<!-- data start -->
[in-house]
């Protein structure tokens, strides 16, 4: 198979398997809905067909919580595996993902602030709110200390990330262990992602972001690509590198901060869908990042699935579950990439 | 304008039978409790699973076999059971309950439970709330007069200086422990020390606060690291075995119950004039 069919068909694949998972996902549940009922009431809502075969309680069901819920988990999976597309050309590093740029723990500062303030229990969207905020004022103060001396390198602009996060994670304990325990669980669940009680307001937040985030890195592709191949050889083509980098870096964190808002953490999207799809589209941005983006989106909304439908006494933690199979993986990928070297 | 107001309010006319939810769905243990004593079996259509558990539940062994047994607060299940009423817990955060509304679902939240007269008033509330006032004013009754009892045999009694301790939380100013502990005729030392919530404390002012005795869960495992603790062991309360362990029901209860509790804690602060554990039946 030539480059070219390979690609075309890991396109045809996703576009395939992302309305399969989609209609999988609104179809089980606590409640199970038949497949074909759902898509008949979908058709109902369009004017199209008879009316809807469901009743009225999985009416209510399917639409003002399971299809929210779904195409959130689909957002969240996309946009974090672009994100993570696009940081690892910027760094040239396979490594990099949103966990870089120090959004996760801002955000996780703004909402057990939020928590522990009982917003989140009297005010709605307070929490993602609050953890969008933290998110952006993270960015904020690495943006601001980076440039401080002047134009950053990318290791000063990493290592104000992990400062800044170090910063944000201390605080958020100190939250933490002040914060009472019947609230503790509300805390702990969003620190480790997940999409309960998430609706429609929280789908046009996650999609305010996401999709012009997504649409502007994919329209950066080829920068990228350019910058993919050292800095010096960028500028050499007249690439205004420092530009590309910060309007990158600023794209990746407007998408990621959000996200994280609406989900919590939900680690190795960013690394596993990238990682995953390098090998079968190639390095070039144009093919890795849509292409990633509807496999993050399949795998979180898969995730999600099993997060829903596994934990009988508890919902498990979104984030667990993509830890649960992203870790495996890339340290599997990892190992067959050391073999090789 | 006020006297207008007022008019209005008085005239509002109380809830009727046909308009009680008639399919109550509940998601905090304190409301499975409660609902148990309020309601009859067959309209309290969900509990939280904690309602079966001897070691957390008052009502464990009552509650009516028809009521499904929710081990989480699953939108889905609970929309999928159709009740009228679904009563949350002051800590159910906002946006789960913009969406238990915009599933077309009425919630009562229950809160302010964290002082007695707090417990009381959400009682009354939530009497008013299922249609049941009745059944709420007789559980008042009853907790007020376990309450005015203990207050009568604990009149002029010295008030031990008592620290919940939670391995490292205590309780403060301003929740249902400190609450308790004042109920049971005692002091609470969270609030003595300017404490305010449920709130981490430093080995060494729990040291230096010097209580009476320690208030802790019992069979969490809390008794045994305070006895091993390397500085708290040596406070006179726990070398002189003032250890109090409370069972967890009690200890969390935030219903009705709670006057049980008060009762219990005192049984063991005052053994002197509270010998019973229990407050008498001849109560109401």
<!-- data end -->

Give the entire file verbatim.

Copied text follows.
[in-house]
């Protein structure tokens, strides 16, 4: 198979398997809905067909919580595996993902602030709110200390990330262990992602972001690509590198901060869908990042699935579950990439 | 304008039978409790699973076999059971309950439970709330007069200086422990020390606060690291075995119950004039 069919068909694949998972996902549940009922009431809502075969309680069901819920988990999976597309050309590093740029723990500062303030229990969207905020004022103060001396390198602009996060994670304990325990669980669940009680307001937040985030890195592709191949050889083509980098870096964190808002953490999207799809589209941005983006989106909304439908006494933690199979993986990928070297 | 107001309010006319939810769905243990004593079996259509558990539940062994047994607060299940009423817990955060509304679902939240007269008033509330006032004013009754009892045999009694301790939380100013502990005729030392919530404390002012005795869960495992603790062991309360362990029901209860509790804690602060554990039946 030539480059070219390979690609075309890991396109045809996703576009395939992302309305399969989609209609999988609104179809089980606590409640199970038949497949074909759902898509008949979908058709109902369009004017199209008879009316809807469901009743009225999985009416209510399917639409003002399971299809929210779904195409959130689909957002969240996309946009974090672009994100993570696009940081690892910027760094040239396979490594990099949103966990870089120090959004996760801002955000996780703004909402057990939020928590522990009982917003989140009297005010709605307070929490993602609050953890969008933290998110952006993270960015904020690495943006601001980076440039401080002047134009950053990318290791000063990493290592104000992990400062800044170090910063944000201390605080958020100190939250933490002040914060009472019947609230503790509300805390702990969003620190480790997940999409309960998430609706429609929280789908046009996650999609305010996401999709012009997504649409502007994919329209950066080829920068990228350019910058993919050292800095010096960028500028050499007249690439205004420092530009590309910060309007990158600023794209990746407007998408990621959000996200994280609406989900919590939900680690190795960013690394596993990238990682995953390098090998079968190639390095070039144009093919890795849509292409990633509807496999993050399949795998979180898969995730999600099993997060829903596994934990009988508890919902498990979104984030667990993509830890649960992203870790495996890339340290599997990892190992067959050391073999090789 | 006020006297207008007022008019209005008085005239509002109380809830009727046909308009009680008639399919109550509940998601905090304190409301499975409660609902148990309020309601009859067959309209309290969900509990939280904690309602079966001897070691957390008052009502464990009552509650009516028809009521499904929710081990989480699953939108889905609970929309999928159709009740009228679904009563949350002051800590159910906002946006789960913009969406238990915009599933077309009425919630009562229950809160302010964290002082007695707090417990009381959400009682009354939530009497008013299922249609049941009745059944709420007789559980008042009853907790007020376990309450005015203990207050009568604990009149002029010295008030031990008592620290919940939670391995490292205590309780403060301003929740249902400190609450308790004042109920049971005692002091609470969270609030003595300017404490305010449920709130981490430093080995060494729990040291230096010097209580009476320690208030802790019992069979969490809390008794045994305070006895091993390397500085708290040596406070006179726990070398002189003032250890109090409370069972967890009690200890969390935030219903009705709670006057049980008060009762219990005192049984063991005052053994002197509270010998019973229990407050008498001849109560109401």